Introduction: Cell of origin (COO) determination of diffuse large B-cell lymphoma (DLBCL) is important, as it has prognostic and therapeutic relevance. Patients with germinal center (GC) like DLBCL have more favorable outcomes than those with non-GC DLBCL, when treated with standard immunochemotherapy. In monomorphic post-transplant lymphoproliferative disorder (PTLD), DLBCL subtype, the biologic significance of COO is not well established. The aims of this study were to evaluate the impact of the COO on clinical presentation, outcome and response to different treatment regimens.
Methods: We conducted a retrospective review of all monomorphic PTLD of the DLBCL subtype diagnosed and treated at Columbia University from 2000-2018. COO classification into GC and non-GC subtype was determined by immunohistochemistry using the Hans algorithm. In situ hybridization for Epstein-Barr encoded small RNAs (EBER) was performed to evaluate for EBV infection of the neoplastic lymphocytes. Outcomes according to therapeutic regimens were assessed using the revised response criteria for malignant lymphoma (2007). Overall survival (OS) and progression free survival (PFS) were estimated by the Kaplan-Meier method and compared by the log rank test.
Results: Cell of origin: Biopsy material for COO subtyping was available for 49 monomorphic PTLD-DLBCL diagnosed during the study period. By immunohistochemistry 20/49 cases (40.8%) were GC and 29/49 cases (59.2%) were non-GC. Median age of presentation was 52 years (range 3-72) and 55 years (range 3-75), for the GC and non-GC respectively. Median time from transplant to PTLD onset was 3 years, range 7 months-25 years vs. 6 years, range 2 months-24 years for GC vs non-GC respectively. There was no significant difference in the incidence of EBV positivity, immunosuppressive therapy, organ transplanted, stage, LDH, ECOG and IPI between the 2 groups. Of note, extranodal involvement, specifically of the gastrointestinal tract was extremely common in both subtypes (16/20 [80%] in GC and 25/29 [86%] in non-GC). While acknowledging the heterogeneity of therapies administered, a trend suggesting better prognosis for the GC type was noted, although not statistically significant. The median PFS was 151.0 months for GC vs 17.0 months in non-GC (p= 0.1095), while the median OS was 151.0 months for GC vs 36.7 months for non-GC (p=0.1006) (Figure 1A, 1B).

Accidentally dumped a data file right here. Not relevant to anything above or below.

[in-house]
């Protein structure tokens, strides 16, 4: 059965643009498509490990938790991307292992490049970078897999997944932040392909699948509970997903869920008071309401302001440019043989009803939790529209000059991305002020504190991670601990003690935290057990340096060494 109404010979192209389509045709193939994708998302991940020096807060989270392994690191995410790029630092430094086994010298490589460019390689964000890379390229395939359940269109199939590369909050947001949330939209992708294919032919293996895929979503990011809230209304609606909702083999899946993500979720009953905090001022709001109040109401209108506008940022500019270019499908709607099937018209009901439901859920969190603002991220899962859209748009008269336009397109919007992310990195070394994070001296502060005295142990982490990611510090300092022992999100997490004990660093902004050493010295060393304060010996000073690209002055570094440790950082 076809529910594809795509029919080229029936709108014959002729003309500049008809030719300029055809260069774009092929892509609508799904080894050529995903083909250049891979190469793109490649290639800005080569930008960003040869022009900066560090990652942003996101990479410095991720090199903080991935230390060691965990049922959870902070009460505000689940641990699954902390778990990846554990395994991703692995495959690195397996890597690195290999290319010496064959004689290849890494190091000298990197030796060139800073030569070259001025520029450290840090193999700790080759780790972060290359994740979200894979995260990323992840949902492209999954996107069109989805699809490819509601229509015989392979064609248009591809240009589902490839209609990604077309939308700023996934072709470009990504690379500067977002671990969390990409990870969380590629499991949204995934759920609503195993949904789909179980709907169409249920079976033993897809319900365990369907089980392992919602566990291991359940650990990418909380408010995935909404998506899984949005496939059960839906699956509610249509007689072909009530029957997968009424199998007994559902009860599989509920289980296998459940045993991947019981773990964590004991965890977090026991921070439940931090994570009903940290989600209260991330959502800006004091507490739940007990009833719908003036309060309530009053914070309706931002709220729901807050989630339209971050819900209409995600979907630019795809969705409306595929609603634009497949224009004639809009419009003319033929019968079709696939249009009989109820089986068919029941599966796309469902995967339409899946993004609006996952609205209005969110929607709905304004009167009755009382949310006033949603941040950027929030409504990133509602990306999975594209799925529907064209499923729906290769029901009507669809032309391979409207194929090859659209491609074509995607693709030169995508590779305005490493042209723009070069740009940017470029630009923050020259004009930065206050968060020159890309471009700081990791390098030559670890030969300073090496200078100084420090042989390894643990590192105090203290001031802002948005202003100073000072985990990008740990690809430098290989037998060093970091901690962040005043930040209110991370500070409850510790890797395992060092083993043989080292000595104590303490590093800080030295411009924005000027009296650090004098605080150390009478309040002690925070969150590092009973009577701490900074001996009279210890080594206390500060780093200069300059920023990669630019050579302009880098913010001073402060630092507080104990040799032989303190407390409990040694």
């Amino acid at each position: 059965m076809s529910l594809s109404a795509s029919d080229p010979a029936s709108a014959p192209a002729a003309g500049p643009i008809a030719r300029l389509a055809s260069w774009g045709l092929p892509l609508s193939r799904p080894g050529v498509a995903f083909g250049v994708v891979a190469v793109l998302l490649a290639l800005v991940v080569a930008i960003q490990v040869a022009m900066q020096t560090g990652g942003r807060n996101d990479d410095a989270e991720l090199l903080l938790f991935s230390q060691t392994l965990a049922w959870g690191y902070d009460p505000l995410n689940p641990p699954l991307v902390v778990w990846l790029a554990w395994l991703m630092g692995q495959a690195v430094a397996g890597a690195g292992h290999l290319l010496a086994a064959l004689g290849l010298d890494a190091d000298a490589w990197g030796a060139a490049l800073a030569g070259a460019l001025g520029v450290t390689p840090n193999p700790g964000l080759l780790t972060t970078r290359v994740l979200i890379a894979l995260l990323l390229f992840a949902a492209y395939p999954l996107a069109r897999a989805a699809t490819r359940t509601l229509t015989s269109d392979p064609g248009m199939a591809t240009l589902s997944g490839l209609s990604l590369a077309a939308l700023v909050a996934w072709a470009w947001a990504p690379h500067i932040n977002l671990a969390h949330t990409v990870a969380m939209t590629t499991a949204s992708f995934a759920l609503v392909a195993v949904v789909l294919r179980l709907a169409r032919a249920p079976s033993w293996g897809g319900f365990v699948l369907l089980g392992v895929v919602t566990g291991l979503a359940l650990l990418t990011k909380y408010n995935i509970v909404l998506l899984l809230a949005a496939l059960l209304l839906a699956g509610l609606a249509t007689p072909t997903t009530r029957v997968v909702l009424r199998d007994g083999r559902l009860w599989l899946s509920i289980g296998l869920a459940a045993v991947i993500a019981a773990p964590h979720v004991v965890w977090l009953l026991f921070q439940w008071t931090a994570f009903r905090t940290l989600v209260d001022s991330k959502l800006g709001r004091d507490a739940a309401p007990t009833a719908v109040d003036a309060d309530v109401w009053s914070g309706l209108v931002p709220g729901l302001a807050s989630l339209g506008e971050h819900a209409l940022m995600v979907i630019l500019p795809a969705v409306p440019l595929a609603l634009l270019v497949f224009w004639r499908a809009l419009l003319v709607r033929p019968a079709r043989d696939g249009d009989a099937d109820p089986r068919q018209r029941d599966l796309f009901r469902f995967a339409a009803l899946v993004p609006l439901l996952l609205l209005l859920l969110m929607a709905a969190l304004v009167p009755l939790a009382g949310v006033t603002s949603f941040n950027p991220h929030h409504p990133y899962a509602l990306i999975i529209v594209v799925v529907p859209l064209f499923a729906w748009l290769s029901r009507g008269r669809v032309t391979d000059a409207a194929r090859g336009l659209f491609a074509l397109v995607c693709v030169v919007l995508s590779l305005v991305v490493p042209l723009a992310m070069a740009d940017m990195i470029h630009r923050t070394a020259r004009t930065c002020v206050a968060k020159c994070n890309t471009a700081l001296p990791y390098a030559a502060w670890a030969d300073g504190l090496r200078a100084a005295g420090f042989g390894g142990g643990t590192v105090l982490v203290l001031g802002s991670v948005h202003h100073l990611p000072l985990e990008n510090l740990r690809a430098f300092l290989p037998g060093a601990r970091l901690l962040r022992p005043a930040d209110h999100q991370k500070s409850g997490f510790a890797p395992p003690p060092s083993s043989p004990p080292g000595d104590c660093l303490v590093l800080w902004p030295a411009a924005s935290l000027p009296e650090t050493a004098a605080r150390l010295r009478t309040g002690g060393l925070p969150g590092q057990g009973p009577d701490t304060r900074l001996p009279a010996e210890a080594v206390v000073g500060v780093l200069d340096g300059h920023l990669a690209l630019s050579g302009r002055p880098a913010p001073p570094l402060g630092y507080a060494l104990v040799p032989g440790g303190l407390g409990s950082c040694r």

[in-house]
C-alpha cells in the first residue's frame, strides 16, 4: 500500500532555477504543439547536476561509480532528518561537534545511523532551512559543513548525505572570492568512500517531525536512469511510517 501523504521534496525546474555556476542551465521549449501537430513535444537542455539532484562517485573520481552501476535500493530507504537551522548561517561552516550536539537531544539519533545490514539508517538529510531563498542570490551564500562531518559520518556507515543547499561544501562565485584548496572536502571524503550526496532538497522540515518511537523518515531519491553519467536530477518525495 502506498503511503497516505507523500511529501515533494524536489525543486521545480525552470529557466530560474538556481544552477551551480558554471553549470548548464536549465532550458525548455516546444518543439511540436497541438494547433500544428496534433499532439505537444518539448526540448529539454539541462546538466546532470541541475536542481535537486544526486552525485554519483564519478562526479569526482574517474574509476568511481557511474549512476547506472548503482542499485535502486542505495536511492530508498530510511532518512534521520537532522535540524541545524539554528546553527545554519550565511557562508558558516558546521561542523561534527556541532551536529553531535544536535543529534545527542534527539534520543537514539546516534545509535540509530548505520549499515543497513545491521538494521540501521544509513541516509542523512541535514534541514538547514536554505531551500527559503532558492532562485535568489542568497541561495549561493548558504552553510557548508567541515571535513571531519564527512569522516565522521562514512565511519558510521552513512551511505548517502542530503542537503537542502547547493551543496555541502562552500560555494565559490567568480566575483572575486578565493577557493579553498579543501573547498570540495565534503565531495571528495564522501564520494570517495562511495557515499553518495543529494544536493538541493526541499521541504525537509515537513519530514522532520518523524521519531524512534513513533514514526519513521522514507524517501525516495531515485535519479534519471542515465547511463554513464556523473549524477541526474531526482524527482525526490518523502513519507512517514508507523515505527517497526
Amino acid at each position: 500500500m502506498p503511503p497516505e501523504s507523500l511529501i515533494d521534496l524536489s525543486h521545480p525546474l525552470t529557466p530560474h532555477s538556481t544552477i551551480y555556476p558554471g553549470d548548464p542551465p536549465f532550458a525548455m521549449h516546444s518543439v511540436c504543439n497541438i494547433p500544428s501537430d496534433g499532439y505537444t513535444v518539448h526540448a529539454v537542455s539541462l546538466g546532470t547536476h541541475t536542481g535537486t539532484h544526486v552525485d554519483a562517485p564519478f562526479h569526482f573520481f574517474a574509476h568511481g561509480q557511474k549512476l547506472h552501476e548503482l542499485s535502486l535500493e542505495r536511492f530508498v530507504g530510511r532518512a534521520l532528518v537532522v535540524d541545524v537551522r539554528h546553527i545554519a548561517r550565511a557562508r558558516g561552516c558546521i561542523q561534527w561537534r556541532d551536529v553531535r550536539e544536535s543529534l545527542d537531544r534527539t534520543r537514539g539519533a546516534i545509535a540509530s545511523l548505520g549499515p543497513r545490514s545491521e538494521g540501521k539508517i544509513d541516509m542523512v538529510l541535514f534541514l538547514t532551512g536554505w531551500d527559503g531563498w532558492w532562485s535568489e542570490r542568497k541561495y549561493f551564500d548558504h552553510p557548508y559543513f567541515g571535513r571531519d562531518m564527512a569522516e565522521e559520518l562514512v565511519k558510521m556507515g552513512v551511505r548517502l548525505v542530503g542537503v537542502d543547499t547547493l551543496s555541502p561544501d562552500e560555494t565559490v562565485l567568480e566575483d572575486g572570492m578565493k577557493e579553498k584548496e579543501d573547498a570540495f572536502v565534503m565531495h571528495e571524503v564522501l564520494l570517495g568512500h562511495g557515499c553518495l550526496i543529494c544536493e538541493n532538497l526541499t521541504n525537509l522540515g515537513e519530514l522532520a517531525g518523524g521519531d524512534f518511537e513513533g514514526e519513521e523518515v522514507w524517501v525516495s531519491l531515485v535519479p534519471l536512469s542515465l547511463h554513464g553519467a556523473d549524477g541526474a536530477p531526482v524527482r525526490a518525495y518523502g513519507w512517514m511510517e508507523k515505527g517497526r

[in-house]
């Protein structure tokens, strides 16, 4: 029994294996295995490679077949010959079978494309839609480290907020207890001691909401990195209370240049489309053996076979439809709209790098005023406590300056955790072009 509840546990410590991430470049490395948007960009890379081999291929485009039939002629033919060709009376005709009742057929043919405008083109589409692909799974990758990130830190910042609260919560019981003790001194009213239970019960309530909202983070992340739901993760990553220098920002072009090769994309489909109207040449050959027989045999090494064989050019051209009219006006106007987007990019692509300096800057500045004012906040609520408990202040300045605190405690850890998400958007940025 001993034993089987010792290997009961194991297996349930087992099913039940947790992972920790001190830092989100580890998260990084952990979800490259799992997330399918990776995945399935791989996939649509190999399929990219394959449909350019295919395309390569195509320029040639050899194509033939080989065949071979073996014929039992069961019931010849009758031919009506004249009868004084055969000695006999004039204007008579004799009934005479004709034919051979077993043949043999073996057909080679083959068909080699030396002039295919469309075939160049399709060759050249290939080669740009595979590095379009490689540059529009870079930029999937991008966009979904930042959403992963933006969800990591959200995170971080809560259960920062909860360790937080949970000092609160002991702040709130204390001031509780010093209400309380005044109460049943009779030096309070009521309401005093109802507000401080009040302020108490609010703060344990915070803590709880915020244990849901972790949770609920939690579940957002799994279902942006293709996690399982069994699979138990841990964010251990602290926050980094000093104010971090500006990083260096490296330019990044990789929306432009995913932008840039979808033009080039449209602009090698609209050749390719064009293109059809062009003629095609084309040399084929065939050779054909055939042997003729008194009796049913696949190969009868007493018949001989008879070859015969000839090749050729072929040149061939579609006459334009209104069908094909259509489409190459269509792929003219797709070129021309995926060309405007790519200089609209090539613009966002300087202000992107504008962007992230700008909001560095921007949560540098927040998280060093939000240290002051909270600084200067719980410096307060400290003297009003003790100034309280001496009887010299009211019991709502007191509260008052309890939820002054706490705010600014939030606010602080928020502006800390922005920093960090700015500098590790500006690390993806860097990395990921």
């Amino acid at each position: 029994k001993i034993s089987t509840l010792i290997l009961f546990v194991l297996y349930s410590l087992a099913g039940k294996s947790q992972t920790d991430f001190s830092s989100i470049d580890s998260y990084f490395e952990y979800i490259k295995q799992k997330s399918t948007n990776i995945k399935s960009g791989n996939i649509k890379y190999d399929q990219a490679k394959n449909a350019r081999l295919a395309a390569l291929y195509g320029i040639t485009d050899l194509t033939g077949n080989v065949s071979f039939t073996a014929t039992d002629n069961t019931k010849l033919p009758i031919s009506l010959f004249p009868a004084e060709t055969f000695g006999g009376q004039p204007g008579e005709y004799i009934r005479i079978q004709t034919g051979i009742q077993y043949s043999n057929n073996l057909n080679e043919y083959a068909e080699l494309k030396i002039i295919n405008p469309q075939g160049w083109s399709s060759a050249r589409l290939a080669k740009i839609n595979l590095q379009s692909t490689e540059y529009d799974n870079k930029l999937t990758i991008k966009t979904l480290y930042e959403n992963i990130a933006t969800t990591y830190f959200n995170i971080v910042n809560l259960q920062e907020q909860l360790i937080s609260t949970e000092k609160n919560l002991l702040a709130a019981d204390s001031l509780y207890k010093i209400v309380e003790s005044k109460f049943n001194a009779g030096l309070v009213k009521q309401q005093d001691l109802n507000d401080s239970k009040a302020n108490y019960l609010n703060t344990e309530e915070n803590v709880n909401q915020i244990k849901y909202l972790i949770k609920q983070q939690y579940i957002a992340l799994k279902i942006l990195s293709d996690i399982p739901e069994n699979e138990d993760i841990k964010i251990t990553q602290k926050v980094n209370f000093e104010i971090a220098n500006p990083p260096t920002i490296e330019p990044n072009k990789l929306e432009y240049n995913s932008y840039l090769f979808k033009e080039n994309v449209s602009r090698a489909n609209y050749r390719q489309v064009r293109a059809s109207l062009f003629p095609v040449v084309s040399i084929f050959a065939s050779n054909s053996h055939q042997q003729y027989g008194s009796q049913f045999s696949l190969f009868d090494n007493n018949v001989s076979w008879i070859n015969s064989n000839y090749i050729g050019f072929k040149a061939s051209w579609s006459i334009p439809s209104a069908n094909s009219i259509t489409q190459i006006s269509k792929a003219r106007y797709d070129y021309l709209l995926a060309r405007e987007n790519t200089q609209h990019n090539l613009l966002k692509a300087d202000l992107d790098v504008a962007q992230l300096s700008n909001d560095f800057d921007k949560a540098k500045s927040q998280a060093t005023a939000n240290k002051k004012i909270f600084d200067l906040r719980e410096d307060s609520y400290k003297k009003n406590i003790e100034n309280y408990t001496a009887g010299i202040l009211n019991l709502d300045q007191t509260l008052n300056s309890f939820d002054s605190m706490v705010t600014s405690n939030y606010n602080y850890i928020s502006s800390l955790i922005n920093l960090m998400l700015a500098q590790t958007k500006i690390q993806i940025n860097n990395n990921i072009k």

Impact of Treatment: Of the 49 cases, 44 were adults (age≥18). The two most common first line therapies administered were R-EPOCH (25) and R-CHOP (9). Ten patients received 6 other therapies including Rituximab monotherapy (3), CHOP (2), palliative care (2), RCEOP (1), EPOCH (1), and radiation (1). When focusing on patients who received R-CHOP or R-EPOCH as initial therapy, no significant differences in age, stage, LDH, extranodal disease, ECOG, IPI, immunosuppressive therapy and COO was identified between the 2 groups. The complete response (CR) rate for R-CHOP was 6/9 (66.6%) vs. 21/25 (84%) for R-EPOCH (p= 0.2701). Primary refractory disease was present in a third of the patients receiving R-CHOP vs. (4/25) 16% of the patients treated with R-EPOCH (p=0.2701). Treatment related mortality was low in both groups (1/9 (0.1%) vs 1/25 (0.04%) patients died during first line therapy with RCHOP vs REPOCH respectively). No difference was seen in terms of PFS and OS in the 2 groups. Median PFS and OS for RCHOP was 80.0 and 83.9 months respectively, the medians for R EPOCH were not reached (log-rank test p= 0.5430, 0.2855 for PFS and OS, respectively) (Figure 1C-1D). When the OS and PFS curves for RCHOP and REPOCH were analyzed based on COO, again no difference was noted.
Conclusions: Non-GC subtype is more common than GC in monomorphic PTLD DLBCL. Clinical characteristics, EBV infection and time of onset post transplant is not different in the 2 subtypes. There is a trend suggesting better PFS and OS of PTLD DLBCL GC subtype, although not statistically significant, mirroring the outcome of GC vs non-GC COO in DLBCL of immunocompetent patients. With regard to therapy, R-EPOCH did not improve OS or PFS when compared to R-CHOP, but did not result in increased toxicity or treatment related mortality, which in our series was extraordinarily low for both therapies (<=0.1%). Given the retrospective nature of our analysis, further studies of a larger cohort of patients is ongoing to validate these observations.
Sawas:Seattle Genetics, Gilead, Daiichi Sanko: Consultancy; Affimed: Research Funding. Lue:Kymera Therapeutics: Honoraria; Astex Pharmaceuticals: Honoraria. Marchi:Spectrum Pharmaceuticals, Verastem Oncology: Research Funding. Radeski:Corvus Pharmaceuticals: Research Funding. O'Connor:Celgene: Consultancy, Membership on an entity's Board of Directors or advisory committees, Research Funding; Mundipharma: Consultancy, Membership on an entity's Board of Directors or advisory committees; TG Therapeutics: Other: Travel Support, Research Funding; ADCT Therapeutics, Affimed, Agensys, Merck, Seattle Genetics, Spectrum, Trillium, and Verastem Oncology.: Research Funding.
Asterisk with author names denotes non-ASH members.